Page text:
We began our workshop the following morning, at 4:30am. Our sleepy-eyed class met outside the hotel and loaded up into our custom photography vehicle, affectionately known as the ApCab. Once loaded up, we were off to the park for a morning shoot. We had noticed that during the evening before, some wispy clouds had blown in, situating themselves near our first stop, a little oasis known as Hidden Valley.
This area is full of interesting rock shapes and of course, the twisty, multi-armed, palm-topped Joshua trees...which are actually a part of the Yucca family, and not a tree at all.
Once on site, the class broke up and Jean and Brian helped them to find good compositions that accentuated the beauty of the desert, while taking in some of the best of the morning clouds. Instructors took this time to explain filters, such as the use of polarizing filters, and the importance and helpfulness of a graduated filter when exposing scenes with bright skies and darker foregrounds (like we experienced with our first sunrise).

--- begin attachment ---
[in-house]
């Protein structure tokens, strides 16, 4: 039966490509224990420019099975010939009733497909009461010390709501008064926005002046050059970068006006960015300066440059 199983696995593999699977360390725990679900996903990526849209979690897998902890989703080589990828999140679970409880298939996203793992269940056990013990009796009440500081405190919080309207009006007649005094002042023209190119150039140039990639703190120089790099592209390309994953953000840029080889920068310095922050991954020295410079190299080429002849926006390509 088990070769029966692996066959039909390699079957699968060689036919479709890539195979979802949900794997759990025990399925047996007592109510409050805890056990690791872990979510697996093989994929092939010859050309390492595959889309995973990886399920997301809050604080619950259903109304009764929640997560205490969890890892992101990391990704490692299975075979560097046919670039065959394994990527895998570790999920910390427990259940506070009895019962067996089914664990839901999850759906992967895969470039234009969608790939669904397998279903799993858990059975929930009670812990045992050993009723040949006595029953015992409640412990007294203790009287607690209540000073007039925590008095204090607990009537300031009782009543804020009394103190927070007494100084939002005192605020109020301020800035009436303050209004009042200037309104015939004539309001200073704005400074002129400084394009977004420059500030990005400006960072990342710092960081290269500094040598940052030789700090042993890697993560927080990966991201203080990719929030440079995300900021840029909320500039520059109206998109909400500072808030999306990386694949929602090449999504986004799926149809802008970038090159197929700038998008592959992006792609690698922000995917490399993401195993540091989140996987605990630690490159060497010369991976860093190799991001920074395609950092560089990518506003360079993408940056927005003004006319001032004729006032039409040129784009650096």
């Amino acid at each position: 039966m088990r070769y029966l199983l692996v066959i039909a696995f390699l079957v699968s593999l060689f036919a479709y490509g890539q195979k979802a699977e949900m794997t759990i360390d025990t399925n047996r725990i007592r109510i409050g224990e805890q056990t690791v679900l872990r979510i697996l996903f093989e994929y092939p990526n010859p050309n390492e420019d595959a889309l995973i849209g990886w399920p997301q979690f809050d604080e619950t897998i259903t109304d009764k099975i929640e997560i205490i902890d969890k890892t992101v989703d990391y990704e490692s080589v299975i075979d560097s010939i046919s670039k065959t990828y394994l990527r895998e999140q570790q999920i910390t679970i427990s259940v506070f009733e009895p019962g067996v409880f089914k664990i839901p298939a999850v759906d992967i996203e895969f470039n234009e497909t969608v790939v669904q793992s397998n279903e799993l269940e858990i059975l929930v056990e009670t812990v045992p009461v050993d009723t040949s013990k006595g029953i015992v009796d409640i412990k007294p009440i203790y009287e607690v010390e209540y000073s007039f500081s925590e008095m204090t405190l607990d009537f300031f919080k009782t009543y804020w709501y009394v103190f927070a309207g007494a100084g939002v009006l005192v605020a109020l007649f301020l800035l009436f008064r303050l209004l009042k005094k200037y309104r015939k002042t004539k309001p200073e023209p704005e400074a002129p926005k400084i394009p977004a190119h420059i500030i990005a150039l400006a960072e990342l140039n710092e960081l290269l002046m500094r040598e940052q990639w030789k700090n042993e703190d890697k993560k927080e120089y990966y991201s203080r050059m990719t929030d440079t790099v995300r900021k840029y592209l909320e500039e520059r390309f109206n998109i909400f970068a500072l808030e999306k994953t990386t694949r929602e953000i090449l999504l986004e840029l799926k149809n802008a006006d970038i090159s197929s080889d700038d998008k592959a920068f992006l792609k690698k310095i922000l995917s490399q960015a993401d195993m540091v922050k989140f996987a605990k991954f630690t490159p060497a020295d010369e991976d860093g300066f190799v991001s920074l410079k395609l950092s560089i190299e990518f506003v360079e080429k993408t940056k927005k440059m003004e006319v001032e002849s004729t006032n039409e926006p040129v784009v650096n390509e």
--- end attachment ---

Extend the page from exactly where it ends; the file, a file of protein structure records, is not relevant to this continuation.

The class found their preferred spots, and used a variety of good compositional elements to make strong images. Whether it was a cactus for a foreground, cracks in a granite boulder for a leading line, or a simple composition of a rock and the sky, everyone was set up to get great shots of what turned out to be a truly vibrant and long lasting sunrise.
We spent a solid morning in Hidden Valley and the surrounding area, making a variety of very nice images using as many of the unique subjects as we could. The rising sun bathed the granite in warm, golden light, which made for some very nice images juxtaposed with the crazy Joshua trees.
Time flew, and with everyone out scouting and shooting their own unique images, before we knew it, it was almost 9am and time to head back for the morning breakfast....we had been out for over 4 hours!